I don’t know about you, but I like the modern cars today. There is one thing that frustrates me. When the thing breaks down it’s normally involving a part or parts operated by a computer set-up. You always hear at a car show – they don’t build ‘em like they used to. In some respects that’s absolutely true.
My father had an old 1938 Morris eight which had a fold-up luggage rack at the back with a second number plate on it. I loved that car. The real polished wood dash had a speedo, an oil pressure gauge, a water temperature gauge, a battery indicator, and a clock. The brakes were operated with a brake fluid system and the seats were leather. We are talking 1938. It would knock spots of some of the rubbish built today. There was one problem that I inherited and that was a rusted running board on one side and was near to falling off. My father, being a carpenter, fixed it. We took the board off and replaced it with a plywood board painted black.
I enjoyed riding around in it and used the car to get around on my job as a cub reporter for a local newspaper. A few months later a policeman of all people trod on the running board while inspecting the car, and snapped it off. It was the beginning of the end for the Morris. It was rusting through the doors by now and the luggage rack was held in place by string.
I decided to take any metal parts I could take off the car and get a few shillings from the scrapyard. It was early one morning when one of my friends and I arrived at the scrapyard, only to find it closed. Not wanting to go back home with the scrap, I left it neatly stacked against the entrance with a note to John ‘Pudding’ Everitt, the owner. He knew me well and I let him know I would return later that week. That evening there was a knock on the door and my father found a huge policeman standing there with my number plate in his hands. Not doing the right thing by not leaving the parts outside the scrap yard earned me a ten pound fine for littering the highway. My editor nearly fired me.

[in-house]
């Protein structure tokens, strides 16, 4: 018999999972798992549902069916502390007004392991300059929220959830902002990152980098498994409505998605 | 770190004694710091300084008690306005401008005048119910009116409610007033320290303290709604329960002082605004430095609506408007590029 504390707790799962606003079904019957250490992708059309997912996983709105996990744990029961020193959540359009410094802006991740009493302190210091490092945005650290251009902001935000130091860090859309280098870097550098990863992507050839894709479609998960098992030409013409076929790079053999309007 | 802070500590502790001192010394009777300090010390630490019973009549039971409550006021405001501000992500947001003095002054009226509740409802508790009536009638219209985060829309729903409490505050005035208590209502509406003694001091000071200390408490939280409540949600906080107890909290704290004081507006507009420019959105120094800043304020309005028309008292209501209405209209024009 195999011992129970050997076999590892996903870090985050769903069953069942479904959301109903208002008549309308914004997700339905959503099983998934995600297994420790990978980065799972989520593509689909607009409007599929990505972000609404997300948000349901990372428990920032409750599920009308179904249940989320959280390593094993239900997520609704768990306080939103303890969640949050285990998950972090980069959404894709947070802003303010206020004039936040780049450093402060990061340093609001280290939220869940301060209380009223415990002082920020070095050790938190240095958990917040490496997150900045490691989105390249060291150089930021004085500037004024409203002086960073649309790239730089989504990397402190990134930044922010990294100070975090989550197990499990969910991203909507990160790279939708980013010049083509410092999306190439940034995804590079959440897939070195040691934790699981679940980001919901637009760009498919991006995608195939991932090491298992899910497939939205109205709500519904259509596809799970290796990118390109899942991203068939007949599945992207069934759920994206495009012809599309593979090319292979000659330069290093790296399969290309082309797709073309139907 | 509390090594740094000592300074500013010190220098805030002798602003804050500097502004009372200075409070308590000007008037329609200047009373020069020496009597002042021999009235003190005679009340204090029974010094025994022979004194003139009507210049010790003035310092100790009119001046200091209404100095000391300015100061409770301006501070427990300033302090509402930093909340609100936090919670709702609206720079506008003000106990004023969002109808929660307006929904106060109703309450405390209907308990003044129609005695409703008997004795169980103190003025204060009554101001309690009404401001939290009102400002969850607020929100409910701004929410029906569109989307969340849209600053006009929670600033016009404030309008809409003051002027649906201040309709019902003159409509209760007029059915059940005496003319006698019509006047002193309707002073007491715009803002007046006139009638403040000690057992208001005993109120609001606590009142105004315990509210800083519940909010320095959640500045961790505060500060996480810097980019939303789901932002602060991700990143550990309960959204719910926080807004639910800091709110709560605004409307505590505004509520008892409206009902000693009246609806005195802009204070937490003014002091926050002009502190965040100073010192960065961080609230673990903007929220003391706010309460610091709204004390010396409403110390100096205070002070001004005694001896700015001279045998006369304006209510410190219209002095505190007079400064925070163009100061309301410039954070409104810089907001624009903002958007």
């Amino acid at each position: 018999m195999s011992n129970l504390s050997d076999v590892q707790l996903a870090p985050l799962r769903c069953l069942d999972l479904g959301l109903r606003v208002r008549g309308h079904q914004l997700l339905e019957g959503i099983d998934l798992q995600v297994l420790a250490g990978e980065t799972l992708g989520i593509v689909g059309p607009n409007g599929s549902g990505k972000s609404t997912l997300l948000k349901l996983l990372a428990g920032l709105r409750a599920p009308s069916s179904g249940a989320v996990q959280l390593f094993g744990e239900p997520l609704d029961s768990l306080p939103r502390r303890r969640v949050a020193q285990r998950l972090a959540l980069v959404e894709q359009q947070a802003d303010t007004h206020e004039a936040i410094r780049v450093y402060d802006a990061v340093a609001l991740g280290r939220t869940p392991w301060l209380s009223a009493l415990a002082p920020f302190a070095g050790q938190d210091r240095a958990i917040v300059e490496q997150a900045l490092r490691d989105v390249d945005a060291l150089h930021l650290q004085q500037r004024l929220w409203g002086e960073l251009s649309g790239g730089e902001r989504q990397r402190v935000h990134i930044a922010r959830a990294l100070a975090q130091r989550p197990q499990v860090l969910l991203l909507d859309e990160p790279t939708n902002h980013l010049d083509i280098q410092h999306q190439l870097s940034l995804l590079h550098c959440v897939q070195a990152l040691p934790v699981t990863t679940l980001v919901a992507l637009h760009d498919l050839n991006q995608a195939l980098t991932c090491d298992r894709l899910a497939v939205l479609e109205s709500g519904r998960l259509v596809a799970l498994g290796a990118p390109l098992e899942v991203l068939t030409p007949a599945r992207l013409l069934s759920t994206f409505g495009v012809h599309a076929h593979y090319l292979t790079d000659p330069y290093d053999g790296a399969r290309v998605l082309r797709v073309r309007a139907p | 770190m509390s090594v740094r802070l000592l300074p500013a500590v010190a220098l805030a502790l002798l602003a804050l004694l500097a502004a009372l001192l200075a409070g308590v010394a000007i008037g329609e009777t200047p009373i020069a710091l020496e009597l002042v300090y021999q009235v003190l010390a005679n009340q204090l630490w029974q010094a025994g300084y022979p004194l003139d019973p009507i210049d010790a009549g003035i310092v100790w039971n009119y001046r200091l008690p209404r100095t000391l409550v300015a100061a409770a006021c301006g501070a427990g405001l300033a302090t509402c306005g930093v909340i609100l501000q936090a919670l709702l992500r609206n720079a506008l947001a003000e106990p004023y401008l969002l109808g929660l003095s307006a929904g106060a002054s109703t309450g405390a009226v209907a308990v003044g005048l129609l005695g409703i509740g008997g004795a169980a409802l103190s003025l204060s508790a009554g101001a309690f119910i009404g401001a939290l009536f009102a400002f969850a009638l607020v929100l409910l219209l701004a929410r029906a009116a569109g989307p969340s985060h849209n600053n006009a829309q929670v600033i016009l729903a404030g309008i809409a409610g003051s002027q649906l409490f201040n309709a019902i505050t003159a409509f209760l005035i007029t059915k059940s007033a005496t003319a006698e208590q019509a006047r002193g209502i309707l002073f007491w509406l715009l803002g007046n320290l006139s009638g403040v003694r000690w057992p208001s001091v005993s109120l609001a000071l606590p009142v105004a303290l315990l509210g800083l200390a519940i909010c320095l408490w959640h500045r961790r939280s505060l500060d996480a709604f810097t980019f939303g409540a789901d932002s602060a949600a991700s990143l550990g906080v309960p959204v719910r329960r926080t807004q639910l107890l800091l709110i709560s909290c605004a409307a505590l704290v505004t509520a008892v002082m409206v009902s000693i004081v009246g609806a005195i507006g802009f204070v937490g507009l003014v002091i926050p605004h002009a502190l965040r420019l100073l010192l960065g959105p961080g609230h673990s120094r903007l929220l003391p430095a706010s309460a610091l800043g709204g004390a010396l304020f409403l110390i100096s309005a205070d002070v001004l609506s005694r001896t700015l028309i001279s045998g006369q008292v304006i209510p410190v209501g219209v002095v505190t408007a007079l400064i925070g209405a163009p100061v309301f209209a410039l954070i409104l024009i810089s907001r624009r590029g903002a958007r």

This incident taught me one of the many lessons I learned about the law and more importantly about how being privileged gets you out of many sticky situations. A contact of mine worked in a chop shop in the Eastend and was arrested and fined. The owner ended up with a warning because he stated he didn’t know what was going on during night shifts. It turns out he knew someone on his green for whom he did maintenance favours – a local councillor who knew a few magistrates. You can’t trust anyone.
If you look carefully you will also see that Corruption starts at the top of society.
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